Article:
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The soul that despises this being will be eternally miserable.

FROM this it may be inferred, as a certain consequence, that the soul which despises the love of the supreme good will incur eternal misery. It might be said that it would be justly punished for such contempt if it lost existence or life, since it does not employ itself to the end for which it was created. But reason in no wise admits such a belief, namely, that after such great guilt it is condemned to be what it was before all its guilt.

For, before it existed, it could neither be guilty nor feel a penalty. If, then, the soul despising that end for which it was created, dies so as to feel nothing, or so as to be nothing at all, its condition will be the same when in the greatest guilt and when without all guilt; and the supremely wise Justice will not distinguish between what is capable of no good and wills no evil, and what is capable of the greatest good and wills the greatest evil.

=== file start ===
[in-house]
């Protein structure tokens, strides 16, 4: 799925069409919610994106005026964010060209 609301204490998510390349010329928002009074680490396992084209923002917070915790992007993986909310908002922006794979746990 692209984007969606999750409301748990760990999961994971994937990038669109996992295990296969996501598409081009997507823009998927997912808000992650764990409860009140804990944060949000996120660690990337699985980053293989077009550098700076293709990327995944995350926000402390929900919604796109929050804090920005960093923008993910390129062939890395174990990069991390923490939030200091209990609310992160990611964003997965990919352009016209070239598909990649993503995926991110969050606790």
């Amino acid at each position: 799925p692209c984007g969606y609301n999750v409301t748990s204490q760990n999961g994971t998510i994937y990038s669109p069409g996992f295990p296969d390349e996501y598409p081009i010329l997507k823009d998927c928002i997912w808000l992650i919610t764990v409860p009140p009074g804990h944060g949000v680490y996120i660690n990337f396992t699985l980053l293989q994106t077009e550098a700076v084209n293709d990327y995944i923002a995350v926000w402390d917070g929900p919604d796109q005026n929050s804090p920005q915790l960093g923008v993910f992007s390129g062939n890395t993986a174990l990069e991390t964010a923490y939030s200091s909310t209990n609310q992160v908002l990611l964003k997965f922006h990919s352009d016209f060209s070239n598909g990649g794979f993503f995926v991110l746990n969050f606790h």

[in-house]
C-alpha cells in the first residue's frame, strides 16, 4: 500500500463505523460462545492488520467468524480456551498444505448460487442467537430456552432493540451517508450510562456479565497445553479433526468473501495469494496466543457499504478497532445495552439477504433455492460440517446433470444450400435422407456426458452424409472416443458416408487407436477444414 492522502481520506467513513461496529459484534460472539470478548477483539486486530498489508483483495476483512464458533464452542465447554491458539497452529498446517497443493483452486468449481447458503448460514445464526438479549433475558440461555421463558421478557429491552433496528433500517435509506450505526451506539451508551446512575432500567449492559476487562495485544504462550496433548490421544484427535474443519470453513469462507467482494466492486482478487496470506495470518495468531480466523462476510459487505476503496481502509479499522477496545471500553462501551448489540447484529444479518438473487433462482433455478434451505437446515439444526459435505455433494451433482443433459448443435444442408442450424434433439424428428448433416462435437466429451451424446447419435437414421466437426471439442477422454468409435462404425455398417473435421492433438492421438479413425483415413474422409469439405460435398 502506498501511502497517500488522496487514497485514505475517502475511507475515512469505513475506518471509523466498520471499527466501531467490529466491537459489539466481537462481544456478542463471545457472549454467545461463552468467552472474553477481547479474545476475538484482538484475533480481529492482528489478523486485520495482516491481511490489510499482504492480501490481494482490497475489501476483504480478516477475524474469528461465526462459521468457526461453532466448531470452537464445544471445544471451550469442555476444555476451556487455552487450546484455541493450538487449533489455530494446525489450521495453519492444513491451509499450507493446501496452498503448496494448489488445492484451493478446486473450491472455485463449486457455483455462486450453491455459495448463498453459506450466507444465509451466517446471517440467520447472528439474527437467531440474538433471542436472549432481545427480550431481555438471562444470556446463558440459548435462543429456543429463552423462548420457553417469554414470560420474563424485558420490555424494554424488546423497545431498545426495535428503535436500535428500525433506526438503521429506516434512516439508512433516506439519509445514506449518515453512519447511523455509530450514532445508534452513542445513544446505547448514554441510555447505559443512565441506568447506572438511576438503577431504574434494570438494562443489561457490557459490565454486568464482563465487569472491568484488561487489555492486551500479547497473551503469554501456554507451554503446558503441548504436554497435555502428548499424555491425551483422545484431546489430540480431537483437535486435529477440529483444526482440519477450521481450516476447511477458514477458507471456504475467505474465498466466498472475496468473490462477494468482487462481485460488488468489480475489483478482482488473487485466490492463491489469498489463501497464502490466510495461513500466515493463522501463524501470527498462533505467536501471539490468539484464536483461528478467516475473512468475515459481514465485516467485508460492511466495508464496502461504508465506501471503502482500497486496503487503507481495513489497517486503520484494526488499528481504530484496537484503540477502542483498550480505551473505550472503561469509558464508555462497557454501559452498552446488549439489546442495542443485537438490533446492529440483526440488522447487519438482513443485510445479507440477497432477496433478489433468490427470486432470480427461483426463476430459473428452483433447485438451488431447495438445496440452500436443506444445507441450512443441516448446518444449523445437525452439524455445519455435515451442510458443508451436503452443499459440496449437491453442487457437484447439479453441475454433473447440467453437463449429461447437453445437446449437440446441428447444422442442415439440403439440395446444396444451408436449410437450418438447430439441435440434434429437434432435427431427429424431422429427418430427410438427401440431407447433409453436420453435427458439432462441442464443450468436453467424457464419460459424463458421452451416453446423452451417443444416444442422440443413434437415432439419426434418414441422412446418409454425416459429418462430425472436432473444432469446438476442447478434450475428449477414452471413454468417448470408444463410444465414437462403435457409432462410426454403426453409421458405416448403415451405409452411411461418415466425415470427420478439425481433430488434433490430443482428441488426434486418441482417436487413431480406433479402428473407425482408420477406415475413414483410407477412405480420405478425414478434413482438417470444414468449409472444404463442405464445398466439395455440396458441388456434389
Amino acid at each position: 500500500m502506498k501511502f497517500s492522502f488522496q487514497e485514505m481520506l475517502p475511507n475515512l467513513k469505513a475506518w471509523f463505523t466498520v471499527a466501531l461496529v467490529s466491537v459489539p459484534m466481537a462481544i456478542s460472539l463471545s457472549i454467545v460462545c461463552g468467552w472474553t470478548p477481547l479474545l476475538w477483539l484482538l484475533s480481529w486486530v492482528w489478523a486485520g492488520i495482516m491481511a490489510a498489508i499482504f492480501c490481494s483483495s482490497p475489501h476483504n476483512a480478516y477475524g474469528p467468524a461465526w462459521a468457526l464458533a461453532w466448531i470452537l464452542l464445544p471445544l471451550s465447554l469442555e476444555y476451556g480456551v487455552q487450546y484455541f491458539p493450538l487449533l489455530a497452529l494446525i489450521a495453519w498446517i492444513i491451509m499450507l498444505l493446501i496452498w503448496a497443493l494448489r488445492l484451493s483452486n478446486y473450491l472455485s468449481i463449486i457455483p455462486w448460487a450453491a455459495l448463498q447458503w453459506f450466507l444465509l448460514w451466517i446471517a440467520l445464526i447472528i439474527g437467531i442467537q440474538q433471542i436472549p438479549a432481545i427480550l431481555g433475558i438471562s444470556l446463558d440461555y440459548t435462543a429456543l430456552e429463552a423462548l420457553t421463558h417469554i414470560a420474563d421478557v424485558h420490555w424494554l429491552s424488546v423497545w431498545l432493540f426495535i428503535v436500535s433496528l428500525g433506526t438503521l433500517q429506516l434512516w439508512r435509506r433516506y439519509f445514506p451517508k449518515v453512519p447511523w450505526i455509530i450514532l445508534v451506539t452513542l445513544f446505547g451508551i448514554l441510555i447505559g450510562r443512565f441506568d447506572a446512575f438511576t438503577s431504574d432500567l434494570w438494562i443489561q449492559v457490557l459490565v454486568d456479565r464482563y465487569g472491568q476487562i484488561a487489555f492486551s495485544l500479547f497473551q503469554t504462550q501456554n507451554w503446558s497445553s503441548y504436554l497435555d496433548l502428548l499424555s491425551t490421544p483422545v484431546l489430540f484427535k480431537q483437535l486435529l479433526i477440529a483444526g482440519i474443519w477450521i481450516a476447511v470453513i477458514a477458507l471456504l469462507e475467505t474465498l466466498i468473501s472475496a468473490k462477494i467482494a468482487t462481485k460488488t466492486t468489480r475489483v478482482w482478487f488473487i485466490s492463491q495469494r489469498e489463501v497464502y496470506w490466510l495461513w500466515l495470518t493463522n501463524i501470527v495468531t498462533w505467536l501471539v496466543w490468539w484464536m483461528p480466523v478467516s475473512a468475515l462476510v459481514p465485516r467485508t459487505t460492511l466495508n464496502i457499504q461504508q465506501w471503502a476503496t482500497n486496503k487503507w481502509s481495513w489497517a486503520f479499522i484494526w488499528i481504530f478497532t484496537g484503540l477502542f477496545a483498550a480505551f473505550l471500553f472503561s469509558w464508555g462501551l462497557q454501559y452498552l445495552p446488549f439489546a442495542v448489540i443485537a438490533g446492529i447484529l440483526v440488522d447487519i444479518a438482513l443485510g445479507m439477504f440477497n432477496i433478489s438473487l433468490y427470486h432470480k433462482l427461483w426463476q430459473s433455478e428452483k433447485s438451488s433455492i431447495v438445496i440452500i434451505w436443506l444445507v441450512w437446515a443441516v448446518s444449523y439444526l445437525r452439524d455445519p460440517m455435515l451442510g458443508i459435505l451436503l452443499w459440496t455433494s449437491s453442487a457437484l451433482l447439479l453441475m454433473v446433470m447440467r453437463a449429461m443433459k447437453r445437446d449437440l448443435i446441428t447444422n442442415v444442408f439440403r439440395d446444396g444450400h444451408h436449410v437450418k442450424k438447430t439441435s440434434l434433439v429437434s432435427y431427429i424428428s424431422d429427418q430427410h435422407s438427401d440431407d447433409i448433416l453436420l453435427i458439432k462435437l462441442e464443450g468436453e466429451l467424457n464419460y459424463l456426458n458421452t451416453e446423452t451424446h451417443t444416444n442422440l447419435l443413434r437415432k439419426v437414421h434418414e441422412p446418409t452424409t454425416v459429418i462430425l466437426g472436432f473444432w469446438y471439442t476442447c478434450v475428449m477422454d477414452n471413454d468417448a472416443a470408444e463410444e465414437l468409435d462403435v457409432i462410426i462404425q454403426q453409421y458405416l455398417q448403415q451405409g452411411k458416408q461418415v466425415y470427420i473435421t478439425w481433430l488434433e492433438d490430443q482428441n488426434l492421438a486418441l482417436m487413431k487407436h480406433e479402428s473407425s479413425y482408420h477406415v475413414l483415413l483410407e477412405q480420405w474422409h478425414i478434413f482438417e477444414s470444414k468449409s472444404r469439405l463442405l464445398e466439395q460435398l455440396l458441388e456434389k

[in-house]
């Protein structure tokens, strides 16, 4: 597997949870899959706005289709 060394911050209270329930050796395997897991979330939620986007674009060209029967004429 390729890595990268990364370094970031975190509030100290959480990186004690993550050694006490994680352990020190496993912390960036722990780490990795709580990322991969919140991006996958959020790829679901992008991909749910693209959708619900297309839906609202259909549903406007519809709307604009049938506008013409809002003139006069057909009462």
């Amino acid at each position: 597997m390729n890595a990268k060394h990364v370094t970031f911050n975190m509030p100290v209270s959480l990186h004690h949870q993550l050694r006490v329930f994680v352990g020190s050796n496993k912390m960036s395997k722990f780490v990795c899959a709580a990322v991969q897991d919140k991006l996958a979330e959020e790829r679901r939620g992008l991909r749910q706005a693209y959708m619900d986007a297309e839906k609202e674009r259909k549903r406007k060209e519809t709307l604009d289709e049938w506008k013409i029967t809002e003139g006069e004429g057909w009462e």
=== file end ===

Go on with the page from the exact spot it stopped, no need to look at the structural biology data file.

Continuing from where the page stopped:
But it is plain enough that this is a contradiction. Therefore, nothing can be more logical, and nothing ought to be believed more confidently than that the p. 136 soul of man is so constituted that, if it scorns loving the supreme Being, it suffers eternal misery; that just as the loving soul shall rejoice in an eternal reward, so the soul despising that Being shall suffer eternal punishment; and as the former shall feel an immutable sufficiency, so the latter shall feel an inconsolable need.

Next: Chapter LXXII